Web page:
METEORITE OR METEORWRONG?

slag

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Many of the meteorwrongs sent to us are pieces of slag. Slag usually refers to a glassy by-product of smelting ore to retrieve the metal. I use the term here to also include any man-made, rock-like by-product of heating things to high temperature. Thus, clinkers are a form of slag. Slags catch people attention because of their morphology. Many slags contain metal from inefficient separation of metal from the ore and, thus, will attract a magnet. Two other common characteristics of most slags are are glassy (vitreous) surfaces and the presence of vesicles (gas bubbles). Many slags have very rough exteriors, unlike any stony meteorite. Many show flow features in the glass. Some even have flat surfaces from having solidified in a contained space. Slags are sometimes used in road construction and as landscaping gravel, so they're more common than one might think.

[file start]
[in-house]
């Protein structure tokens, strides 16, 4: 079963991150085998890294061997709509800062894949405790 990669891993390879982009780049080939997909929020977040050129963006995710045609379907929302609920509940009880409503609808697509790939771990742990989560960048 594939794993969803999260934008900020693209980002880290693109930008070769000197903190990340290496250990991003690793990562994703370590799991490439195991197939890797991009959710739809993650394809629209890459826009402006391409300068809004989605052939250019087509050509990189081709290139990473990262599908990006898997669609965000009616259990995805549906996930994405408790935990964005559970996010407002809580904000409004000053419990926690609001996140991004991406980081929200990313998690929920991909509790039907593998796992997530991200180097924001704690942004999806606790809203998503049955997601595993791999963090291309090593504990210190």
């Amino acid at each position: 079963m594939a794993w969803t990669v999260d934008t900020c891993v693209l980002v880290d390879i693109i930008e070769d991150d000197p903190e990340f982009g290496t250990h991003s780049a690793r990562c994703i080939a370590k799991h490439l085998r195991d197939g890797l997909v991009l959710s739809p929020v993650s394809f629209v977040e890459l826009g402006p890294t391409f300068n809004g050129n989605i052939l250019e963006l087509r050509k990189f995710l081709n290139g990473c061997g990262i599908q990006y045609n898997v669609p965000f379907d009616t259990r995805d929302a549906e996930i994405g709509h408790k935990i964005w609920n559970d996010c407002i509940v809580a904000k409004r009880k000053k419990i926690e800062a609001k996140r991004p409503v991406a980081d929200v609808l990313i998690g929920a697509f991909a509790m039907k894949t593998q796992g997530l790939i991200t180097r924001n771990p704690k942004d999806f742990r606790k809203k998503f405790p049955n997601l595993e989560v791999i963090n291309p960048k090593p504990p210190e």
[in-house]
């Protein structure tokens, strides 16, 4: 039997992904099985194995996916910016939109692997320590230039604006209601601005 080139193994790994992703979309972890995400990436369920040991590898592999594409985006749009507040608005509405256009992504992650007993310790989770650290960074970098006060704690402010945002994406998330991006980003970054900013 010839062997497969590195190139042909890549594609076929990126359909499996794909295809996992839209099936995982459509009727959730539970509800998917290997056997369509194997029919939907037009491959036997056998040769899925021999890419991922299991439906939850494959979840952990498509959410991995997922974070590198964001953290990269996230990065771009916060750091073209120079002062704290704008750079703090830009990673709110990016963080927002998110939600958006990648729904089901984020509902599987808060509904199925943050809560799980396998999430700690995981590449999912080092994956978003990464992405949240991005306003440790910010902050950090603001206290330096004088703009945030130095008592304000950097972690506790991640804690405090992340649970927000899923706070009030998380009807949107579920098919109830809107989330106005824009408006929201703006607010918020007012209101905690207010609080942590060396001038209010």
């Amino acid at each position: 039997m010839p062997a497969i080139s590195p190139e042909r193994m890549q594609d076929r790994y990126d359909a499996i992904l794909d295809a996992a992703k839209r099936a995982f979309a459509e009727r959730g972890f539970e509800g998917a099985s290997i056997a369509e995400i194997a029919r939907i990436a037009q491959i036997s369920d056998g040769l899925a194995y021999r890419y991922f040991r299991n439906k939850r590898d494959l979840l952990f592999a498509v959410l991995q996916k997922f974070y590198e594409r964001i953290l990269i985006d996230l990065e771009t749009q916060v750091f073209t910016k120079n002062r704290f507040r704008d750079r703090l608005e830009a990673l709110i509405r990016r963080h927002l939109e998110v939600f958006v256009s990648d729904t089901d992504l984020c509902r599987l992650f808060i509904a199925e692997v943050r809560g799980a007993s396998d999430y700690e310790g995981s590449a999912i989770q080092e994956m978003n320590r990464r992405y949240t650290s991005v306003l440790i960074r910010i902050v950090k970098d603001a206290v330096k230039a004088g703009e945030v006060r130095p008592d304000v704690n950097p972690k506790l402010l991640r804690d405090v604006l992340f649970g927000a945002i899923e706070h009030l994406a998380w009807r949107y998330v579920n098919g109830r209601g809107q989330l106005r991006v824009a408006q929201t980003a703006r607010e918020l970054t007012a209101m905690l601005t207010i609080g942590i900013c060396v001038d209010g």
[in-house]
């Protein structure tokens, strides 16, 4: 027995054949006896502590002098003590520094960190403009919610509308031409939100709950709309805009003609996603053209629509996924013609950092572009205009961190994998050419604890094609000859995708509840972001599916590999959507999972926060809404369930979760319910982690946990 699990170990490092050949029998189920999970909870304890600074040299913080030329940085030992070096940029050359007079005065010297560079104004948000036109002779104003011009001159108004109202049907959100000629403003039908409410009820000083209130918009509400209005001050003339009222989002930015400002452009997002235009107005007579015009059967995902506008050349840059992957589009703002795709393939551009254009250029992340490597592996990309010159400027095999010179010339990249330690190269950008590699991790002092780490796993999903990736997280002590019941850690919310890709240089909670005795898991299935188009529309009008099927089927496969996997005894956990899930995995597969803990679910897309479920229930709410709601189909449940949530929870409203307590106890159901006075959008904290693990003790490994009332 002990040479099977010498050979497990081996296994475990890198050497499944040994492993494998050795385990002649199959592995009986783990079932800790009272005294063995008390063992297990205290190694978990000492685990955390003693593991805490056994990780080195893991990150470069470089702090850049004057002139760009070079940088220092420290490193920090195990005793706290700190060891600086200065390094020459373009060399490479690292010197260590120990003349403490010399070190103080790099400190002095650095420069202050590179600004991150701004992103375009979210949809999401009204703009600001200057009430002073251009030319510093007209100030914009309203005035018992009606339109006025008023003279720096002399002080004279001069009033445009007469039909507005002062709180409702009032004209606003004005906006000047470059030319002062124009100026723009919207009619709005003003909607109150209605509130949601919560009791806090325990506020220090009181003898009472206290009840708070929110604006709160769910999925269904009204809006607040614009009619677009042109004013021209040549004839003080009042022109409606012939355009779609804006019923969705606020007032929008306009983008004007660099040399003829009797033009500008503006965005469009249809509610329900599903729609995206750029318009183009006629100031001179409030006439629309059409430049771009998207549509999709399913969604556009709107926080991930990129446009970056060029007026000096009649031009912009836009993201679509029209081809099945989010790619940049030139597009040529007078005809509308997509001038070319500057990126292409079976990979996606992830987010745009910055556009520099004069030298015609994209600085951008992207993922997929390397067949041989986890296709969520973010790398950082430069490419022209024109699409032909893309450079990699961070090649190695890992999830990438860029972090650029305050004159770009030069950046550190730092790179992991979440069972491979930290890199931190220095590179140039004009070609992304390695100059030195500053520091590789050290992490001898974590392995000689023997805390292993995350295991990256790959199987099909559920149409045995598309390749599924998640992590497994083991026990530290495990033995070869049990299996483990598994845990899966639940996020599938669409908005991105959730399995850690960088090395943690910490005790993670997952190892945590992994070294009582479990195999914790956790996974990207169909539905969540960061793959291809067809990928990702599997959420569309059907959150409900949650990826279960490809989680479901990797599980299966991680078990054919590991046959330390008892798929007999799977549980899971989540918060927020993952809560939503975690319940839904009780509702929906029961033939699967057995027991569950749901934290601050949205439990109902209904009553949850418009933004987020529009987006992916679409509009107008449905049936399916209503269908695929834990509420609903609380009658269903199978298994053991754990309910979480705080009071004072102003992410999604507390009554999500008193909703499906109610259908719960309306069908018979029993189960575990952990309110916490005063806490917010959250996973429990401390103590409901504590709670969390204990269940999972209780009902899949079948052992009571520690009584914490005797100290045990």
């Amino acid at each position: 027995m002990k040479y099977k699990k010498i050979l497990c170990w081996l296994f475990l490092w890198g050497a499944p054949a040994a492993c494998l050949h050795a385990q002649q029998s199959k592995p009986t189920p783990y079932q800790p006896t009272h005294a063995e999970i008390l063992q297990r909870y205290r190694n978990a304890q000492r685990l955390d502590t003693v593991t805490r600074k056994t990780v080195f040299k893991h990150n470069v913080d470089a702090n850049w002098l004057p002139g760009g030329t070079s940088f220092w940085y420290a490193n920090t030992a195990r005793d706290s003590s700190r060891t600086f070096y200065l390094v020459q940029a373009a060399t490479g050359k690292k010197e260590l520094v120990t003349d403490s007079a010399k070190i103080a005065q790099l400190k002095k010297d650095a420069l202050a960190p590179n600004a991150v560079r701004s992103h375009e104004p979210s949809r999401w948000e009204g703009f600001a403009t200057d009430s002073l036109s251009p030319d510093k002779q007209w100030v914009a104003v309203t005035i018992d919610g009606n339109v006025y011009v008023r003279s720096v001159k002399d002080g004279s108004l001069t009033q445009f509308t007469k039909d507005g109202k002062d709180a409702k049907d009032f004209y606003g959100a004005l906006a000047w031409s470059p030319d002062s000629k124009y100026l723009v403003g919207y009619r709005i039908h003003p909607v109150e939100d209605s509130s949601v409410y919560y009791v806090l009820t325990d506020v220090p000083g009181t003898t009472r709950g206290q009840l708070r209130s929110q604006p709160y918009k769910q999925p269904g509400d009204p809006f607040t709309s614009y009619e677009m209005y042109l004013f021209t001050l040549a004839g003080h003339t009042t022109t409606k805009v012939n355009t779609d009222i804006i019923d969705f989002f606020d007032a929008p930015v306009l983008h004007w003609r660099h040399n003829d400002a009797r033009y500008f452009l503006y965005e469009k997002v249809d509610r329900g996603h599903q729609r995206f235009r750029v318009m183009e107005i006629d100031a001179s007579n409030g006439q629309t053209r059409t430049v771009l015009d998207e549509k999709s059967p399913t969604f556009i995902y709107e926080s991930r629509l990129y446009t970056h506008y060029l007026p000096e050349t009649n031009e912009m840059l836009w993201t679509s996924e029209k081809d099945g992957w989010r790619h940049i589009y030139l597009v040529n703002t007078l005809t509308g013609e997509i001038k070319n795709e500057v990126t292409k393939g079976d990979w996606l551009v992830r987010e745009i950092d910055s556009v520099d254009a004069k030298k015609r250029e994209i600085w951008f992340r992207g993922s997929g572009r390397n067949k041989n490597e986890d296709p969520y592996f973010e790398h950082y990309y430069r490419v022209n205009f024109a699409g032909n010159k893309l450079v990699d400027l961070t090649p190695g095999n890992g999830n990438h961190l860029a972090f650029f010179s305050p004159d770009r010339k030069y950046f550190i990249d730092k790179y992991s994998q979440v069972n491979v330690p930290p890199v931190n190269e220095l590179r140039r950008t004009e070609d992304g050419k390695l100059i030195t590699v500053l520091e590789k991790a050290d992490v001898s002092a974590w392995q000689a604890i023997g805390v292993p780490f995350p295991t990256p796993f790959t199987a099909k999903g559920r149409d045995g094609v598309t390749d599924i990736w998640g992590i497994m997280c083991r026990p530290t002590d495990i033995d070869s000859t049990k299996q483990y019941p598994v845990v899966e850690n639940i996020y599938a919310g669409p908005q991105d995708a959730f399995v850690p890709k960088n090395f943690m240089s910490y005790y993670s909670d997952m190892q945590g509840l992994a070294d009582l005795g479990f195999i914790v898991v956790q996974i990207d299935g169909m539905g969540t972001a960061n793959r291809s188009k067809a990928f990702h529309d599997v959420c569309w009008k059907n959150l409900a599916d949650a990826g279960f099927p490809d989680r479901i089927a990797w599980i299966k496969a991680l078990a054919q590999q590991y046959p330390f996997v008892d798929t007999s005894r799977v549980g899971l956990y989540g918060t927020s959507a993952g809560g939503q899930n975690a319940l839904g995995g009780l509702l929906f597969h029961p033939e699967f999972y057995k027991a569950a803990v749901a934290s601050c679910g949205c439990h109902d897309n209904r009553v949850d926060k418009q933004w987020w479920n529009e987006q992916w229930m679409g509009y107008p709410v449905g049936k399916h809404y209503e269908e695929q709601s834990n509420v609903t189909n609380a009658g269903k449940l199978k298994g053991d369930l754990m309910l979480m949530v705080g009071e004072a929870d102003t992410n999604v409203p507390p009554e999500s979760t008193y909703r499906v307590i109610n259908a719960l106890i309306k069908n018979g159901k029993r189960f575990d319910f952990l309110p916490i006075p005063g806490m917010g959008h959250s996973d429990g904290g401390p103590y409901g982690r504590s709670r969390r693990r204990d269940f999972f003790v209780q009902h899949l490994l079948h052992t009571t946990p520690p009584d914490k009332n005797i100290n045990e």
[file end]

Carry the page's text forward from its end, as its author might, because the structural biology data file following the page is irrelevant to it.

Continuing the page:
I have not personally examined all the examples pictured here, but I suspect that most are slags. Some might be fulgurites - lithified soil and vaporized organic matter produced as a result of a lightning strike. Some might be products of electric discharges when high-voltage power lines fall to the ground. A few might actually be volcanic rocks. None of them are meteorites, however.


glassy and vesicular


Glassy exterior, vesicles. Possible fulgurite.


Glassy and vesicular

Glassy and vesicular


Glassy and vesicular


Glassy and vesicular

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Prepared by:

Randy L. Korotev


Department of Earth and Planetary Sciences
Washington University in St. Louis


Please don't contact me about the meteorite you think you’ve found until you read this and this.

e-mailkorotev@wustl.edu